Inside The Aviate Program: How United Is Securing Future Pilots

United Airlines has an enormous need for pilots over the next ten years and beyond. Between retirements and fleet expansion, the airline has a mammoth task ahead of it to fill its pilot ranks and keep the airline flying smoothly. One of the ways United has been working to ensure it maintains a strong pipeline of pilots for the future is through its Aviate Program, which offers one of the most direct ways for aspiring pilots to enter the pipeline and get a job with the airline.

United Aviate
United has a big future planned for its Aviate program. Photo: Jay Singh | Simple Flying

United’s Aviate Academy

One of the critical parts of the Aviate program at United is the Aviate Academy. This pathway to United is based on training that helps aspiring pilots earn a Private Pilot License and then move further with aviation training.

The Aviate Academy comes at a cost, but United and Chase are partnering to provide $2.4 million in scholarships to help cover expenses for the program. There are also loan options, though United is focused on ensuring that financial background does not serve as a barrier to entry.

Once in the Aviate Academy, future pilots will focus on training to learn how to fly. In as little as two months, Aviate Academy students will earn a Private Pilot License. At that point, pilots will be able to enter the Aviate program, which will lead to further pilot training.

Once cleared for commercial operations, pilots under the Aviate program will first join a United Express carrier. Pilots will be flying for Air Wisconsin, CommutAir, GoJet Airlines, and Mesa Airlines for at least two years. These carriers fly regional aircraft, such as the CRJ200, CRJ550, CRJ700, ERJ145, E170, and E175.

Inside The Aviate Program: How United Is Securing Future Pilots
Pilots will first fly smaller regional jets under a regional carrier before moving over to United Airlines. Photo: Jay Singh | Simple Flying

At that point, eligible pilots will be able to transition to a pilot career with United Airlines. PIlots will start as a First Officer at the airline and work their way up through the United ecosystem to become a captain.

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Ambitious goals

The Aviate Academy is part of United’s ambitious goal to hire 10,000 pilots over the next decade. At least 50% of those are expected to come from the United Aviate Academy, which will help the airline open up more pathways for people to become a pilot.

Simple Flying spoke with Capt. Curt Brunjes as part of the Future Flying Forum, where Capt. Brunjes described some of the long-term goals for Aviate:

“So, aspirationallym we would like our hiring at United, which we’ve said is going to be at least 10,000 In the next 10 years, we are migrating towards making that predominantly through our Aviate pipeline because we really feel good about our ability to select talent early, develop it, and kind of Unitedize people early on and make sure that fit is good, and that people are, you know, poised for and prepared for success at United Airlines.”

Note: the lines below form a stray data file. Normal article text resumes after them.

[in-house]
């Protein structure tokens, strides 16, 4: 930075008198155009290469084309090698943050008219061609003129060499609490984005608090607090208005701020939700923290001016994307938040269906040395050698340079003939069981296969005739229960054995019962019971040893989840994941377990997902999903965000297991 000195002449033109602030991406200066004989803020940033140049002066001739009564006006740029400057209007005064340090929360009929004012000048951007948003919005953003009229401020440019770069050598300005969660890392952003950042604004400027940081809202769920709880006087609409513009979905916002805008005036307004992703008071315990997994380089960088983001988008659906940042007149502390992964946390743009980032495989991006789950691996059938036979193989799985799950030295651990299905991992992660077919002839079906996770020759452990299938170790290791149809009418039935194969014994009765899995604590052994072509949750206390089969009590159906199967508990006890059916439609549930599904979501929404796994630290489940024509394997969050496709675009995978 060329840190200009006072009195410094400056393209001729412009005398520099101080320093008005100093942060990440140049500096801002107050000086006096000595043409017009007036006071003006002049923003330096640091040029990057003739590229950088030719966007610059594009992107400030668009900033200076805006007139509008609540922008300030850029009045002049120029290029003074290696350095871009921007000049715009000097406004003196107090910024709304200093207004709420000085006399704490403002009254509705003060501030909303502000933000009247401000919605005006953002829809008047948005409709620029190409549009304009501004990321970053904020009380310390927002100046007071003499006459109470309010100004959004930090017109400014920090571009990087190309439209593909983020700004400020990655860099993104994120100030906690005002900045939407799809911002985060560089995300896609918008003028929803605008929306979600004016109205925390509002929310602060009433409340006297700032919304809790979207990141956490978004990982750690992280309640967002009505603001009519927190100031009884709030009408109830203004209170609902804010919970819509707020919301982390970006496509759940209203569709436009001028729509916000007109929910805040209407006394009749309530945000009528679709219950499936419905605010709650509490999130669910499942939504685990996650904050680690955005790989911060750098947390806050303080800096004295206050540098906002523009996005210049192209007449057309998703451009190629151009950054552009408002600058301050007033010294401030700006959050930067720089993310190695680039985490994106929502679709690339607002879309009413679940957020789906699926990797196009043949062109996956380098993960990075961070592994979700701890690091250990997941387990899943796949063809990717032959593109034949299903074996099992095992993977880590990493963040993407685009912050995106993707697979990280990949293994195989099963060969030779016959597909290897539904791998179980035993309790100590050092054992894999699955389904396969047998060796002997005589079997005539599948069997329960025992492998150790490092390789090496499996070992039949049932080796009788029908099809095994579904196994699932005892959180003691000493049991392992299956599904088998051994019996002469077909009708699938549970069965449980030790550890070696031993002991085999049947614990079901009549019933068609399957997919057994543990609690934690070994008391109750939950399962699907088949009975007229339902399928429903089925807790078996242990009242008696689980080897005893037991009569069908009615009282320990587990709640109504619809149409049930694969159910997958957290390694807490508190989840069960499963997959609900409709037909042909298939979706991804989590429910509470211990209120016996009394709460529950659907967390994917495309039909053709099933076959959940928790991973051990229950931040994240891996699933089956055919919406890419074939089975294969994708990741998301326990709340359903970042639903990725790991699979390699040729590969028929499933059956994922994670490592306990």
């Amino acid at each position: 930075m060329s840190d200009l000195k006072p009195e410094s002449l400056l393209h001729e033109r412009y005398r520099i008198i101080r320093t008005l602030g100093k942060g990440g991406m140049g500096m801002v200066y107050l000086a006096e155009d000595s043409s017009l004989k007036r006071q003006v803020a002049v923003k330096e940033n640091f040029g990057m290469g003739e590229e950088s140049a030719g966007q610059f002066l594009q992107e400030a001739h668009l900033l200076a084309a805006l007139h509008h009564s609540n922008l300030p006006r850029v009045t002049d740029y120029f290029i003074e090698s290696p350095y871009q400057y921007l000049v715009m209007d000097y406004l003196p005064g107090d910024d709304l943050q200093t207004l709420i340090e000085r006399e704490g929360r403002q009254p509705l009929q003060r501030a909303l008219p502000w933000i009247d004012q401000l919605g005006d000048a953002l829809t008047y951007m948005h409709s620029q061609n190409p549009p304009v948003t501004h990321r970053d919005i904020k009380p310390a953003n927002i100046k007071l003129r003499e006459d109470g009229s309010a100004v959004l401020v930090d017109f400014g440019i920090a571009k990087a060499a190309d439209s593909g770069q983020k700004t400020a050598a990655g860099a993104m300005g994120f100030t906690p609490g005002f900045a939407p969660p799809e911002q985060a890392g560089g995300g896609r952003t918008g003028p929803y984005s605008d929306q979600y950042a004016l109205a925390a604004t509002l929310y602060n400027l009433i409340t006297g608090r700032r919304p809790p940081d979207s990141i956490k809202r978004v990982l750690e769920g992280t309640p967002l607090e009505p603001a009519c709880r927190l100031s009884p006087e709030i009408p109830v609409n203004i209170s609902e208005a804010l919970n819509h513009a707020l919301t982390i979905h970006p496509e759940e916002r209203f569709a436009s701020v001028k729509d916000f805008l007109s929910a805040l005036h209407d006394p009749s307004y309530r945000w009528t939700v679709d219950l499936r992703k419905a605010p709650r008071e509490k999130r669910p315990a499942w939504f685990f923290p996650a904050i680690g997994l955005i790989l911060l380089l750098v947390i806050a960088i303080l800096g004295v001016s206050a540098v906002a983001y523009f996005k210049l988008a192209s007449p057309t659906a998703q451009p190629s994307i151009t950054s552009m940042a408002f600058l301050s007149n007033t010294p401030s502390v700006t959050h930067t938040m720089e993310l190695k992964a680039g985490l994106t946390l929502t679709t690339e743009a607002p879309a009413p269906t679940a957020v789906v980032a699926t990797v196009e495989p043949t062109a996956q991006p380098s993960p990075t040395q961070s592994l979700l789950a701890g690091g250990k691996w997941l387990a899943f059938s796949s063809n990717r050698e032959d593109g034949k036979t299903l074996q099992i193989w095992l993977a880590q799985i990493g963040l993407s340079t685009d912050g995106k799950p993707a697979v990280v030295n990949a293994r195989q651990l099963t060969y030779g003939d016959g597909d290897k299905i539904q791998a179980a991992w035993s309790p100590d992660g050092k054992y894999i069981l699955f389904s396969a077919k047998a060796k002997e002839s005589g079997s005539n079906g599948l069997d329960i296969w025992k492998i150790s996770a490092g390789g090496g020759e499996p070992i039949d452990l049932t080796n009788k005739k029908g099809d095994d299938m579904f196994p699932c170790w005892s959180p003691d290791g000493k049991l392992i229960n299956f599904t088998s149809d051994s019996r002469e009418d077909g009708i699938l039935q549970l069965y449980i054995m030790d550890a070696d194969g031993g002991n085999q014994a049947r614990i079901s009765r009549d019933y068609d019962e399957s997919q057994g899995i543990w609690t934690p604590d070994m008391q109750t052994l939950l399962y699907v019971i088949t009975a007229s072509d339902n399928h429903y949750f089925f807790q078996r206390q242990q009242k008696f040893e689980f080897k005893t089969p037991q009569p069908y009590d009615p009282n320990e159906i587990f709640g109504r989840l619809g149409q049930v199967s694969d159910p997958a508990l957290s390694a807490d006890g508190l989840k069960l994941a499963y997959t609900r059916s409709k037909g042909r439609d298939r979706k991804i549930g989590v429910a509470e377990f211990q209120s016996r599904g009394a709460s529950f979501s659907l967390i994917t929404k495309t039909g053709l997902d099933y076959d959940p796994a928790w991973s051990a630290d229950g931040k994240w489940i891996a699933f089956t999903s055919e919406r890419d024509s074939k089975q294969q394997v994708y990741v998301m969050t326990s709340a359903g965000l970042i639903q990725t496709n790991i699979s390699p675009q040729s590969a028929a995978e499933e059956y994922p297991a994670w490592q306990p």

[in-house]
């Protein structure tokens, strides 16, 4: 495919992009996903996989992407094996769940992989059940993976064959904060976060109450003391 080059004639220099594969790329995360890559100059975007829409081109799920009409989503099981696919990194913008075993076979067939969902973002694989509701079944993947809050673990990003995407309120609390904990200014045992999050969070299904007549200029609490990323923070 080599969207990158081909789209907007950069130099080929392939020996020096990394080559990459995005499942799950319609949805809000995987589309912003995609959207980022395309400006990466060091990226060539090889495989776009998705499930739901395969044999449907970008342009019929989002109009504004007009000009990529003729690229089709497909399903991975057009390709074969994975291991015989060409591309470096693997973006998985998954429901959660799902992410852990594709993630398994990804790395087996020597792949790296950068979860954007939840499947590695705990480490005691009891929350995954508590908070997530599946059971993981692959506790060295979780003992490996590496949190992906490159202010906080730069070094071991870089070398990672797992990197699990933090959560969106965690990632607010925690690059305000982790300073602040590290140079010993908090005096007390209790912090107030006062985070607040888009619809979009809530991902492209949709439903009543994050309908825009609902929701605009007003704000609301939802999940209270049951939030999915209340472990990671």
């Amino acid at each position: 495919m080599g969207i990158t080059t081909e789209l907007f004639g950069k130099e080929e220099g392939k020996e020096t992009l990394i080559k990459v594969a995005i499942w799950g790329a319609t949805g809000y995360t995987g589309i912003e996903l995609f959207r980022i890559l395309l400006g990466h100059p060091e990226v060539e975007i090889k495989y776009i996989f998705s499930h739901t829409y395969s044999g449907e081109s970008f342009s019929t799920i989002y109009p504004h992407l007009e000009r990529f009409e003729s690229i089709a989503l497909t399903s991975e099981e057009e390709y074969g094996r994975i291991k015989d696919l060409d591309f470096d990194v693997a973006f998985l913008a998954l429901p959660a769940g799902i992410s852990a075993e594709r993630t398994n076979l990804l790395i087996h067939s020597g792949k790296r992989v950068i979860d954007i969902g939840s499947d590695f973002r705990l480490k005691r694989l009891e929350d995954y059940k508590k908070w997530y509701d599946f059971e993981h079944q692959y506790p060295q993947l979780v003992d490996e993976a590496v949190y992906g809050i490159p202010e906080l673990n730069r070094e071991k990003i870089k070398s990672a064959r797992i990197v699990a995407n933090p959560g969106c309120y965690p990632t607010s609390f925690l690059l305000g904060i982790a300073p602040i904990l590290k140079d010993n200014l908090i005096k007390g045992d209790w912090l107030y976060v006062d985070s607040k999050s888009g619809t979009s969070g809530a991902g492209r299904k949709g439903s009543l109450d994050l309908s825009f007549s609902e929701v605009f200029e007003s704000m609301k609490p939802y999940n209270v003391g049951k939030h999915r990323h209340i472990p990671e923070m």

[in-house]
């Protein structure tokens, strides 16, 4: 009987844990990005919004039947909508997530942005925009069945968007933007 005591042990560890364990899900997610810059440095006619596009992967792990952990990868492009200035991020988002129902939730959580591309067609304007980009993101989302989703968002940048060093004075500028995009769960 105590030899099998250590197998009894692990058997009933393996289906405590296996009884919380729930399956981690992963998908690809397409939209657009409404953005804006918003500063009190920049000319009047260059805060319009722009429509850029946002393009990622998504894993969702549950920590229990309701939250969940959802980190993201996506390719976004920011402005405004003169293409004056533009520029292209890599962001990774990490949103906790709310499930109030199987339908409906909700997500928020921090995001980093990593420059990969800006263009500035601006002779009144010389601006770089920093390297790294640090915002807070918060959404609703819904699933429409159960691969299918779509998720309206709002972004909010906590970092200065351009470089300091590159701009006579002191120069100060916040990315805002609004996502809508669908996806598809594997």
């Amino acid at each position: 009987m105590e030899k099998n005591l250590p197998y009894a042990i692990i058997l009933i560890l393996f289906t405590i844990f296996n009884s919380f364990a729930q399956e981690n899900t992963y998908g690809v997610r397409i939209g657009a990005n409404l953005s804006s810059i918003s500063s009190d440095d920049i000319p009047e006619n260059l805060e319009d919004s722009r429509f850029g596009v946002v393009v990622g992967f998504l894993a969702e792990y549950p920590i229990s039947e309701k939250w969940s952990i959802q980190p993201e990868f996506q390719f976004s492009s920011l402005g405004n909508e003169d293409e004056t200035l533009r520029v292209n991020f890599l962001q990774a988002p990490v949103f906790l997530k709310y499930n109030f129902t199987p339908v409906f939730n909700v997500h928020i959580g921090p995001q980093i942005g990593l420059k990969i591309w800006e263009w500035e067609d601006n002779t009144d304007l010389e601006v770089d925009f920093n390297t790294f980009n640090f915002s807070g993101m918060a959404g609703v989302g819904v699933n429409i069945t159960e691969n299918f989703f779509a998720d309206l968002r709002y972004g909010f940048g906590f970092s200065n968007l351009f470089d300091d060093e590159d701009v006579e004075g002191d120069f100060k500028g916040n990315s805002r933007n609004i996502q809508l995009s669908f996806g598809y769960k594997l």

Inside The Aviate Program: How United Is Securing Future Pilots
Capt Brunjes (center) speaking in Oshkosh about the program. Photo: Jay Singh | Simple Flying

All of this means that United expects to grow the Aviate program to build up more pathways for people to become a pilot at United Airlines. To meet its staffing needs, United Airlines is focused on ensuring that there are fewer structural barriers to entering pilot training.

A focus on diversity

United Airlines made a big public stir when it announced it wanted to focus on having a diverse pilot pool at the Aviate Academy. There was plenty of criticism to go around, some of which claimed that United would be focusing on diversity over safety. Capt. Brunjes discussed United’s diversity goals concerning its training and safety standards:

“People misunderstand sometimes the commitment. If the commitment was at the cockpit door, there would be some validity to the critique that they’re giving us. So in other words, if we said through this cockpit door tomorrow, will walk 50% diversity, which is our commitment, that we’ve committed to 50% women and people of color. And if we tried to do that tomorrow, we would have to have varying standards, or it would lead us to varying standards. We’re not doing that. That’s not our commitment. Our commitment is 50% diversity, or more at our academy at the entry point into the industry. And we’ve succeeded wildly at that. You know, we well understated our capabilities by saying 50%, because as people can imagine, if you group women and people of color in the population, it’s more like 70 or 75%. And that’s exactly what we’re achieving in our applicant pool. So if our applicant pool looks like the community, that’s wonderful.”

Inside The Aviate Program: How United Is Securing Future Pilots
Aviate wants to bring more diversity to the cockpit without compromising on training standards. Photo: Jay Singh | Simple Flying

Essentially, United Airlines is fully committed to its diversity goals without compromising at all on its pilot training standards. Instead, what the airline is doing is looking to ensure that more people recognize and understand that the pilot pathway is something that could be for them.

If you want to fly for United Airlines

There are a lot of different pathways to fly for United. One of the more long-term, standard pipelines still exists for former United States Armed Forces pilots to fly for a commercial airline. However, for those coming from outside that system, one of the best ways to start is by looking at United’s Aviate program. Details can be found here.